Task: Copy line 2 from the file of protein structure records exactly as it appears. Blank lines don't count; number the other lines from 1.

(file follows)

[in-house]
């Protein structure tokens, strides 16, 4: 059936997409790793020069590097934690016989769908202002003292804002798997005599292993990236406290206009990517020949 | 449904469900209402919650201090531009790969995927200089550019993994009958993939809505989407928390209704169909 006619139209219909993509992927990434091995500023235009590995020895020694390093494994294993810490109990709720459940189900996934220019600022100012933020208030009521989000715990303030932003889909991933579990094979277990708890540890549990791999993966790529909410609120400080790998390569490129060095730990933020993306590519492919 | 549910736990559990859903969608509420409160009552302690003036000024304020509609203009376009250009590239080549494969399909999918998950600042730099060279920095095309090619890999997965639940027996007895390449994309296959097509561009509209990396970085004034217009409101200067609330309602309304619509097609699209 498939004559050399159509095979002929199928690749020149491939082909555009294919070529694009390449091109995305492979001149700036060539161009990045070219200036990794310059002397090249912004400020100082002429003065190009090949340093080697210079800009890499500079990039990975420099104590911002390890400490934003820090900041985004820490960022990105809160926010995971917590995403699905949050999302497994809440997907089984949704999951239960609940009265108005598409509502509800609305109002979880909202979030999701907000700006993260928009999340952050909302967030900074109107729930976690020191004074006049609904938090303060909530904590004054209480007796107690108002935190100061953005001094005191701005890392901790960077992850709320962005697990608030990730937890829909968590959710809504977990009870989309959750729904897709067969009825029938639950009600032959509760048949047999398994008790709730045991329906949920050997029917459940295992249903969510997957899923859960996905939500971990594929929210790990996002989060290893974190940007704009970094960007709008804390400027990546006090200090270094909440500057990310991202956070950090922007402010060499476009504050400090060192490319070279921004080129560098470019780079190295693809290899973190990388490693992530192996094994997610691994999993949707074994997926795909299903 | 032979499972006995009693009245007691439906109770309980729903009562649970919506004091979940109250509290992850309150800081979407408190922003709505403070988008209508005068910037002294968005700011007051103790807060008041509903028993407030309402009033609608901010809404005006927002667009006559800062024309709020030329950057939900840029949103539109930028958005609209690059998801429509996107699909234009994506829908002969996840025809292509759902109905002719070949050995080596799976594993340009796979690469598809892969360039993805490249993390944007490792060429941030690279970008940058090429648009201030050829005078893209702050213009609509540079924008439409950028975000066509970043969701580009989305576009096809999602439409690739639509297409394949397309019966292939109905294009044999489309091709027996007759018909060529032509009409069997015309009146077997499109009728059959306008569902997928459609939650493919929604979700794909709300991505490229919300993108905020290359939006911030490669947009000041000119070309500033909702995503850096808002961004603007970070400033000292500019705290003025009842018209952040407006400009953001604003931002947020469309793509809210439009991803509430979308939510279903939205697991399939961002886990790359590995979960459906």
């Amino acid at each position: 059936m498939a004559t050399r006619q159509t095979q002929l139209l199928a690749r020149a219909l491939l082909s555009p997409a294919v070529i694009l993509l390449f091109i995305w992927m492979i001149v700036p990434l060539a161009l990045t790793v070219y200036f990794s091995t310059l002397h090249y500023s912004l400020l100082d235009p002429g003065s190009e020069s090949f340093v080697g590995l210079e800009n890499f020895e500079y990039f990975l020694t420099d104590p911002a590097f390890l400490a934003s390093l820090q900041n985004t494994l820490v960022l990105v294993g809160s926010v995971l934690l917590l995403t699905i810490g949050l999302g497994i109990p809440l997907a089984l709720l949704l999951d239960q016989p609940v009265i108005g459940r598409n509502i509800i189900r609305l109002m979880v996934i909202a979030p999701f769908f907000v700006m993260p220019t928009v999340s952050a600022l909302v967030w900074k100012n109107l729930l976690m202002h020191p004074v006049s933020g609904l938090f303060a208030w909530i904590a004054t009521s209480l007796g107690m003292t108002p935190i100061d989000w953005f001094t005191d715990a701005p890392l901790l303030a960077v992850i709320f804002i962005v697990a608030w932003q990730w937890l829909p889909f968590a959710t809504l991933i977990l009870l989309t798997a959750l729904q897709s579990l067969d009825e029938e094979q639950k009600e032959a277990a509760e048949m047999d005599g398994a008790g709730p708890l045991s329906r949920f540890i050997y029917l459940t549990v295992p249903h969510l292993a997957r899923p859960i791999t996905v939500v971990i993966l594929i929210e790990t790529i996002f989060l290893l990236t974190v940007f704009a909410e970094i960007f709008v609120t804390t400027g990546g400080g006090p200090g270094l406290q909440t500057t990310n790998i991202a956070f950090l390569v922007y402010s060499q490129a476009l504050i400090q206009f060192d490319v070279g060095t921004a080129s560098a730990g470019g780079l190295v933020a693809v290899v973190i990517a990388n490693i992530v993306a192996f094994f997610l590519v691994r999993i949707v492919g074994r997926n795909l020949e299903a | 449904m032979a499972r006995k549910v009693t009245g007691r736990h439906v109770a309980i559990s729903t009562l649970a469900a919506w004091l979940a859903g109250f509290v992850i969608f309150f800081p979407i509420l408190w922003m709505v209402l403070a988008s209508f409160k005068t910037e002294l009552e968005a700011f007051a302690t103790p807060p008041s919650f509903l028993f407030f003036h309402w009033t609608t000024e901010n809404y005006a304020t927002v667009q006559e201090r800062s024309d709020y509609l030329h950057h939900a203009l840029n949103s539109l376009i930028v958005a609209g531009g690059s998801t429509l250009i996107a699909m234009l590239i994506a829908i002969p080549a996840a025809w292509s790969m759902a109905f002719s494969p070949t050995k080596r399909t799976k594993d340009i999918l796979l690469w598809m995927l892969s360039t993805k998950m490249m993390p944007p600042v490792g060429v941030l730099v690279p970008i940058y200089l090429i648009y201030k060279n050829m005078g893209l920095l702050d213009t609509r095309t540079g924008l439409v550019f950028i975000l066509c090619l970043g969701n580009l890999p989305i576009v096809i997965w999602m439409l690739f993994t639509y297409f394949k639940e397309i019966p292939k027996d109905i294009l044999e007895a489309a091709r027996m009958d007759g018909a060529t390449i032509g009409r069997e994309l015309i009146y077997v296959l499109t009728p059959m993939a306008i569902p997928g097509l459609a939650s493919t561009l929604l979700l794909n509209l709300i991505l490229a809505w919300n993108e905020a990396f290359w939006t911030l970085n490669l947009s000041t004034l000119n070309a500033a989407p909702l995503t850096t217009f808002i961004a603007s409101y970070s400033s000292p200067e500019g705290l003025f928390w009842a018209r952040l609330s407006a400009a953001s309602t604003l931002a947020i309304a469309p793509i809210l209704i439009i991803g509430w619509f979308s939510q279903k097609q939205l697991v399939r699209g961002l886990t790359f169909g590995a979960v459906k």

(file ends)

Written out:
């Protein structure tokens, strides 16, 4: 059936997409790793020069590097934690016989769908202002003292804002798997005599292993990236406290206009990517020949 | 449904469900209402919650201090531009790969995927200089550019993994009958993939809505989407928390209704169909 006619139209219909993509992927990434091995500023235009590995020895020694390093494994294993810490109990709720459940189900996934220019600022100012933020208030009521989000715990303030932003889909991933579990094979277990708890540890549990791999993966790529909410609120400080790998390569490129060095730990933020993306590519492919 | 549910736990559990859903969608509420409160009552302690003036000024304020509609203009376009250009590239080549494969399909999918998950600042730099060279920095095309090619890999997965639940027996007895390449994309296959097509561009509209990396970085004034217009409101200067609330309602309304619509097609699209 498939004559050399159509095979002929199928690749020149491939082909555009294919070529694009390449091109995305492979001149700036060539161009990045070219200036990794310059002397090249912004400020100082002429003065190009090949340093080697210079800009890499500079990039990975420099104590911002390890400490934003820090900041985004820490960022990105809160926010995971917590995403699905949050999302497994809440997907089984949704999951239960609940009265108005598409509502509800609305109002979880909202979030999701907000700006993260928009999340952050909302967030900074109107729930976690020191004074006049609904938090303060909530904590004054209480007796107690108002935190100061953005001094005191701005890392901790960077992850709320962005697990608030990730937890829909968590959710809504977990009870989309959750729904897709067969009825029938639950009600032959509760048949047999398994008790709730045991329906949920050997029917459940295992249903969510997957899923859960996905939500971990594929929210790990996002989060290893974190940007704009970094960007709008804390400027990546006090200090270094909440500057990310991202956070950090922007402010060499476009504050400090060192490319070279921004080129560098470019780079190295693809290899973190990388490693992530192996094994997610691994999993949707074994997926795909299903 | 032979499972006995009693009245007691439906109770309980729903009562649970919506004091979940109250509290992850309150800081979407408190922003709505403070988008209508005068910037002294968005700011007051103790807060008041509903028993407030309402009033609608901010809404005006927002667009006559800062024309709020030329950057939900840029949103539109930028958005609209690059998801429509996107699909234009994506829908002969996840025809292509759902109905002719070949050995080596799976594993340009796979690469598809892969360039993805490249993390944007490792060429941030690279970008940058090429648009201030050829005078893209702050213009609509540079924008439409950028975000066509970043969701580009989305576009096809999602439409690739639509297409394949397309019966292939109905294009044999489309091709027996007759018909060529032509009409069997015309009146077997499109009728059959306008569902997928459609939650493919929604979700794909709300991505490229919300993108905020290359939006911030490669947009000041000119070309500033909702995503850096808002961004603007970070400033000292500019705290003025009842018209952040407006400009953001604003931002947020469309793509809210439009991803509430979308939510279903939205697991399939961002886990790359590995979960459906």